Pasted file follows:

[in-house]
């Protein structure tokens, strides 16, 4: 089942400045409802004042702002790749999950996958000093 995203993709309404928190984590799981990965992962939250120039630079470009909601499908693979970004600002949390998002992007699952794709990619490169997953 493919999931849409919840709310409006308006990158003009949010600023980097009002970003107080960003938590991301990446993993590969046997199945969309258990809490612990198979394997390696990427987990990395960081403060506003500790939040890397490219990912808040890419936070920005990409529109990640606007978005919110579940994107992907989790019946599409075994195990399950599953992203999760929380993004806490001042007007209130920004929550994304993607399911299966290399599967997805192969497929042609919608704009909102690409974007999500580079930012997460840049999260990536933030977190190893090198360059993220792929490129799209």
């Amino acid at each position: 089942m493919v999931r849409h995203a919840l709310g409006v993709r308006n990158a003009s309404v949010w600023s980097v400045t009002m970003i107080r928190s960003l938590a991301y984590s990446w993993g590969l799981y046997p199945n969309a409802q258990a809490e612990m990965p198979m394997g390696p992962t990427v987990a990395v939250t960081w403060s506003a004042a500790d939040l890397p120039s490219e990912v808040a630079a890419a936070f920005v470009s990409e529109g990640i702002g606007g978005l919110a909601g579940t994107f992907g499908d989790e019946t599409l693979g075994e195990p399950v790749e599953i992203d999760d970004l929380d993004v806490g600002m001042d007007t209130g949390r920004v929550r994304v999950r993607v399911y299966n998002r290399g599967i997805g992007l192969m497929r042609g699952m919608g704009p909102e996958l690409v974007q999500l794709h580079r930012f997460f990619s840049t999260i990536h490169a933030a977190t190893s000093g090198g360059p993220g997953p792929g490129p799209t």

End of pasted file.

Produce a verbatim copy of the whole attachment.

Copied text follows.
[in-house]
């Protein structure tokens, strides 16, 4: 089942400045409802004042702002790749999950996958000093 995203993709309404928190984590799981990965992962939250120039630079470009909601499908693979970004600002949390998002992007699952794709990619490169997953 493919999931849409919840709310409006308006990158003009949010600023980097009002970003107080960003938590991301990446993993590969046997199945969309258990809490612990198979394997390696990427987990990395960081403060506003500790939040890397490219990912808040890419936070920005990409529109990640606007978005919110579940994107992907989790019946599409075994195990399950599953992203999760929380993004806490001042007007209130920004929550994304993607399911299966290399599967997805192969497929042609919608704009909102690409974007999500580079930012997460840049999260990536933030977190190893090198360059993220792929490129799209």
């Amino acid at each position: 089942m493919v999931r849409h995203a919840l709310g409006v993709r308006n990158a003009s309404v949010w600023s980097v400045t009002m970003i107080r928190s960003l938590a991301y984590s990446w993993g590969l799981y046997p199945n969309a409802q258990a809490e612990m990965p198979m394997g390696p992962t990427v987990a990395v939250t960081w403060s506003a004042a500790d939040l890397p120039s490219e990912v808040a630079a890419a936070f920005v470009s990409e529109g990640i702002g606007g978005l919110a909601g579940t994107f992907g499908d989790e019946t599409l693979g075994e195990p399950v790749e599953i992203d999760d970004l929380d993004v806490g600002m001042d007007t209130g949390r920004v929550r994304v999950r993607v399911y299966n998002r290399g599967i997805g992007l192969m497929r042609g699952m919608g704009p909102e996958l690409v974007q999500l794709h580079r930012f997460f990619s840049t999260i990536h490169a933030a977190t190893s000093g090198g360059p993220g997953p792929g490129p799209t």